It turns out it's not just a personal preference — you can learn a lot about a person by knowing whether or not they make their bed in the morning.
That's according to a recent survey of 2,000 Americans conducted by market research company OnePoll and commissioned by sleep research site Sleepopolis. The report, which was recently highlighted on the TODAY show, found that people who make their beds tend to be adventurous, confident, sociable and high-maintenance. Meanwhile, people who don't make their beds tend to be shy, moody, curious and sarcastic.
Further, bed-makers tend to be morning people who rise without alarm clocks. They're likely to work in health or technology-related fields. Those who don't make their beds, on the other hand, tend to be night owls prone to hitting the snooze button. They tend to work in business or finance.
So can becoming a bed-maker actually change your life? Retired U.S. Navy Admiral Seal William H. McCraven believes that picking up this daily practice can have a bigger impact than you might think.
In a commencement speech at the University of Texas, McCraven, who authored the book "Make Your Bed: Little Things Can Change Your Life...and Maybe the World," told students that the importance of making your bed every day was one of the most powerful lessons he learned during his time as a Navy SEAL.
"If you make your bed every morning, you will have accomplished the first task of the day,'' he said. "It will give you a small sense of pride, and it will encourage you to do another task, and another, and another. And by the end of the day that one task completed will have turned into many tasks completed."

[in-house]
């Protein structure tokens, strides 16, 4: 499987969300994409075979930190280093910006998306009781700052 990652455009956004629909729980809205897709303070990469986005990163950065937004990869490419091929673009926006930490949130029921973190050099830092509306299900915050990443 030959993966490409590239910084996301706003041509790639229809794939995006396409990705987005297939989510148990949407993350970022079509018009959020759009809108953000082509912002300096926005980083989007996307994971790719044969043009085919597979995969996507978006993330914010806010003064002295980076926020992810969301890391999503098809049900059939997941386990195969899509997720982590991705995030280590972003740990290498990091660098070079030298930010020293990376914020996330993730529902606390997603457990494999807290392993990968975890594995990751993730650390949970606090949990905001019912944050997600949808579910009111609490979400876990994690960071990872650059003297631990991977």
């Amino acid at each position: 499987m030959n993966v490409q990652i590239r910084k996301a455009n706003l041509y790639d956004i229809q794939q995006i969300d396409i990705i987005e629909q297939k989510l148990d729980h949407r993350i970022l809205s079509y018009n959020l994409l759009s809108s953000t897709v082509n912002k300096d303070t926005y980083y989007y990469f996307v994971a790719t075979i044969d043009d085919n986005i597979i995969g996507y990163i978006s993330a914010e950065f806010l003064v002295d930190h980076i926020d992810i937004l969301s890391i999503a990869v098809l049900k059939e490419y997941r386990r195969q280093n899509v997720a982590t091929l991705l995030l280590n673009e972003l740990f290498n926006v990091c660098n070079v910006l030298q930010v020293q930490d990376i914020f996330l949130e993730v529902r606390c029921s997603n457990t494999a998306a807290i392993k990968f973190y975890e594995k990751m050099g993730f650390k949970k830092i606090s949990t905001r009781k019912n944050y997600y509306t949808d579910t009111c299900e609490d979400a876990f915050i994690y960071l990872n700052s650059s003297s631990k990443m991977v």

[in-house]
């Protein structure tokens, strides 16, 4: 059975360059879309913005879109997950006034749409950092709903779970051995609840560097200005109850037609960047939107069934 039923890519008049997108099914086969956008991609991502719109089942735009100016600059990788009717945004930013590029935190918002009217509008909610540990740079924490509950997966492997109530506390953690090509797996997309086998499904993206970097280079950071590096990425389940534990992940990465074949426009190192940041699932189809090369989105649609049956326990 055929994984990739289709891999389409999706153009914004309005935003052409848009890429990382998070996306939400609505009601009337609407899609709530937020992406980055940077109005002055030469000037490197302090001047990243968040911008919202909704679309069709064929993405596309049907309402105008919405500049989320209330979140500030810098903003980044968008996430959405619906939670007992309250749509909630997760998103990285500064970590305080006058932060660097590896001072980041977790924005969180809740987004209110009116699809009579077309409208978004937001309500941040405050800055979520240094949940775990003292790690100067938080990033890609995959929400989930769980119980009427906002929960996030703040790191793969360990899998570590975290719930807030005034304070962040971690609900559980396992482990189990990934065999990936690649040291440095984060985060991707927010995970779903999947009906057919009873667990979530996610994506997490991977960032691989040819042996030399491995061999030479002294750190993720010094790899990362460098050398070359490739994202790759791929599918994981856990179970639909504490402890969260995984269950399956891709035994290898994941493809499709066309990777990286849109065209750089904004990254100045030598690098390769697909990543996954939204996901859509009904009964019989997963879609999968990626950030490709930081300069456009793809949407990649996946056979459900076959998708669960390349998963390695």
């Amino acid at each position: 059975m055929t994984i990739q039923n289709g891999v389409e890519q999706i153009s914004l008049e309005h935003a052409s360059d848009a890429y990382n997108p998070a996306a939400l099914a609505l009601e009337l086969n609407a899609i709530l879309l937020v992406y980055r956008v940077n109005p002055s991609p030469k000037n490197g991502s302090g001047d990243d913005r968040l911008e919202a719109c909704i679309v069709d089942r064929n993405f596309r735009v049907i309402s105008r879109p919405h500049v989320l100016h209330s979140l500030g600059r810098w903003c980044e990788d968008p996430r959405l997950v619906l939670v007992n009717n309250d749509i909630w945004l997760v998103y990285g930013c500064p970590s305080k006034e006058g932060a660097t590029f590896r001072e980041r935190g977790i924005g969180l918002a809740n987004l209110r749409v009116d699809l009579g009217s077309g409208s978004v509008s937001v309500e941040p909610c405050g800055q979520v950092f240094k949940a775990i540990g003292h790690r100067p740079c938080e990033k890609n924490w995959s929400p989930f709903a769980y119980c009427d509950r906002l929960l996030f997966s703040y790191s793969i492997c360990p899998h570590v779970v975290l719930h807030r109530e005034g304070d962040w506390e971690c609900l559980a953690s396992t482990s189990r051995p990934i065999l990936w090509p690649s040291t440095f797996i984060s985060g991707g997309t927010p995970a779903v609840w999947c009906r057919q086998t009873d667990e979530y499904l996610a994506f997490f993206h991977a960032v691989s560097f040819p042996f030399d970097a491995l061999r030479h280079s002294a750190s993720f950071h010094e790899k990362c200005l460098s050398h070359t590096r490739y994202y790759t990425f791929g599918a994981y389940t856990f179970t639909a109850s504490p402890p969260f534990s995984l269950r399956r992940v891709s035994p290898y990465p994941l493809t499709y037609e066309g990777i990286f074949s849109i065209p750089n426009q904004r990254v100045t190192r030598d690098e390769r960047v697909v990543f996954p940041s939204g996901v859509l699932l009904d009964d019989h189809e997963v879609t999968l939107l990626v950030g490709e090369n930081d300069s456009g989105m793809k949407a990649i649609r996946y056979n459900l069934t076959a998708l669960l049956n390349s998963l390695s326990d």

He added that making your bed helps to reinforce the importance of life's finer details. He emphasized that "if you can't do the little things right, you'll never be able to do the big things right. And if by chance you have a miserable day, you will come home to a bed that is made — that you made."
McCraven's logic is supported by research from the National Sleep Foundation, which finds that people who make their beds in the morning tend to get better rest at night because they are falling asleep in a tidy, organized bedroom.
While Sleepopolis data suggests that making your bed can have a positive impact on your overall lifestyle, the same study found the habit does not affect the amount of sleep you get. According to the survey, both bed-makers and non-bed makers get an average of just six and a half hours of sleep per night, less than the seven to nine hours of sleep experts recommend.
Successful business leaders like Arianna Huffington, Jeff Bezos and Bill Gates argue that despite today's non-stop work culture, proper rest is crucial to your health.
"I can tell you with authority that when I'm exhausted, when I'm running on empty, I'm the worst version of myself," Huffington told CNBC Make It at a Fuel List event last year. "I'm more reactive. I'm less empathetic. I'm less creative. And all of us can testify to that."
After passing out at her desk in 2007 from sleep deprivation and exhaustion, Huffington committed to making self-care a priority. It's a "complete delusion," she said, to think you can be productive on very little sleep. She added, "I'm not saying that you can't succeed by burning out. But you can succeed much more effectively, and much more sustainably, and with much less damage to your health and your relationships."
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